need tips for making very slow movements using a stabilizer at DVinfo.net

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Old November 29th, 2005, 09:41 PM   #1
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need tips for making very slow movements using a stabilizer

hello...

can anyone offer me some tips on performing really slow camera movments using a stabilizer? i'm trying to shoot with very subtle motions, and i'm having a hard time getting anything slow enough. while i'm shooting, i feel like my body is moving as slow as it can, but when i review the footage, it still feels too fast for what i'm looking for. is this strictly an operator issue? my rig just feels too light to pull this off with acceptable results.

i'm using an xl1s/glidecam 4000 on a smooth shooter arm/vest.

any suggestions would be appreciated.
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Old November 29th, 2005, 10:13 PM   #2
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I would suggest a wheelchair if the site can do it. The 'between' steps are what is probably hampering you. If you shoot if from a wheel chair with someone doing the grip for you slowly, that might make what you want.
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Old November 29th, 2005, 11:51 PM   #3
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thanks for that george...

no access to a wheelchair for the time being, but we do have a push cart i can stand on. i imagine the wheels would have to be well-lubed because we're going to be on concrete. i'll see how that goes.

thanks again.
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Old November 30th, 2005, 07:46 AM   #4
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Practice Practice Practice...

Slow moves are the hardest, they are the biggest test for a rig and operator. The slightest errors will blow the shot.

Moving with a stabilizer is easy. And even a lockof is resonably easy, as once you've stopped you just don't touch the rig much.
But as you've dsicovered it's teh really really slow stuff that is the hardest. Your brain is still working very quickly; check feet, headroom, horizon, actors, shot composition, feet, headroom.. and the frame should be iun motion, but so so slight that it's barely perceptable.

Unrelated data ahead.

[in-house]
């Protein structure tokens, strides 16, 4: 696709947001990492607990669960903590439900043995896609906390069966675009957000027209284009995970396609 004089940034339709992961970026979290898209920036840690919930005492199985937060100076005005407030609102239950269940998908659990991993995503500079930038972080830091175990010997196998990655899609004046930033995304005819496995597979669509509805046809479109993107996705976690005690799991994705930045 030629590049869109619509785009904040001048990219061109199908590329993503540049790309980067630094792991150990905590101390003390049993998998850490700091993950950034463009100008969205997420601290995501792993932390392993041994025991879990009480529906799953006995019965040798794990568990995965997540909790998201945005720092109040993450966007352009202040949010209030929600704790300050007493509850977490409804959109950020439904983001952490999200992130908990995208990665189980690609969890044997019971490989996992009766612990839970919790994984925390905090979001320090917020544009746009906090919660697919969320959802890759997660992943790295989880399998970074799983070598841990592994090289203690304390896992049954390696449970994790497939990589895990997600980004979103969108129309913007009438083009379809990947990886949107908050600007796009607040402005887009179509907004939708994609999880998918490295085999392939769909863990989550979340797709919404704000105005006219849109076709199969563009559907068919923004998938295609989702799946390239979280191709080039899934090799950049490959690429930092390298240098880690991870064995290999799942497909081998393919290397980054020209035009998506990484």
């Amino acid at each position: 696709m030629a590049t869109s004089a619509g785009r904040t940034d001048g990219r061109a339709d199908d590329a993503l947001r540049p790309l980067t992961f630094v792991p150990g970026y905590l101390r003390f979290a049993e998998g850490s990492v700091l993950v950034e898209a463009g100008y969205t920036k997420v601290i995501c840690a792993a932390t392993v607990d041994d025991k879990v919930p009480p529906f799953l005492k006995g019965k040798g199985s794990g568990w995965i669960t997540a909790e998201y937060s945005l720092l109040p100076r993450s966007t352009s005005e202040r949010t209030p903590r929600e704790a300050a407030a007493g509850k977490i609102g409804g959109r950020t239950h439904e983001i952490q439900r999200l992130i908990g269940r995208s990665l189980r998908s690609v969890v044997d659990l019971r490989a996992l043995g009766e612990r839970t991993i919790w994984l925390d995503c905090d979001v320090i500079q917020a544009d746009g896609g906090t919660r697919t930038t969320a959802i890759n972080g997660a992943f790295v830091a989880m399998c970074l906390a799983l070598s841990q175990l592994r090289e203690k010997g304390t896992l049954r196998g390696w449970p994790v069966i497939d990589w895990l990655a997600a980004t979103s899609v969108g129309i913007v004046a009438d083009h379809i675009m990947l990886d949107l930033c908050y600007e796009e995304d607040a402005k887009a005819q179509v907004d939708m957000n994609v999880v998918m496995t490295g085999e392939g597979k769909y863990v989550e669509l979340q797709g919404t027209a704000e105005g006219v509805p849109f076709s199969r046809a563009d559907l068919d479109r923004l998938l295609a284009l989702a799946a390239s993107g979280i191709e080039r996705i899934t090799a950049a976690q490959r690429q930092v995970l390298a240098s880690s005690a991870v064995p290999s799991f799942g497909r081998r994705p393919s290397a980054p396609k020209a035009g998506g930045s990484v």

They key to this shot is LOTS of practice.

- As for regulating operator speed, riding on a dolly (wheelchair, cart, handsfree (segway), etc..) does make it easier for the opertor as they can leave speed to a grip. - But then agian, if you can ride, it's always a better option than walking.. It's less work! ;-)
But even with a dolly, the slowest moves will take the most practice!

- Mikko
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Old November 30th, 2005, 11:21 AM   #5
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I just had this conversation with a budding operator yesterday. I told him to spend most of his practice time on the infinitely slow moving stuff (with plenty of objects in the foreground); it's much more bang for the buck than just cruising around.

It's just as Mikko said. There's no magic to it, it just takes time. This is also a test of the rig you are flying--the less friction and more precision in the system, the easier you will find it to create dolly-like super slow moves.

As far as walking goes, make sure you are taking tiny little steps, using as much of a heel-toe method as possible and really focus on pushing the rig ahead at a uniform speed to smooth out the irregularities in your gait.
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Old November 30th, 2005, 03:06 PM   #6
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mikko and charles, thank you both for your input.

i certainly have no aversion to practicing, and your tips regarding gait will definitely help.
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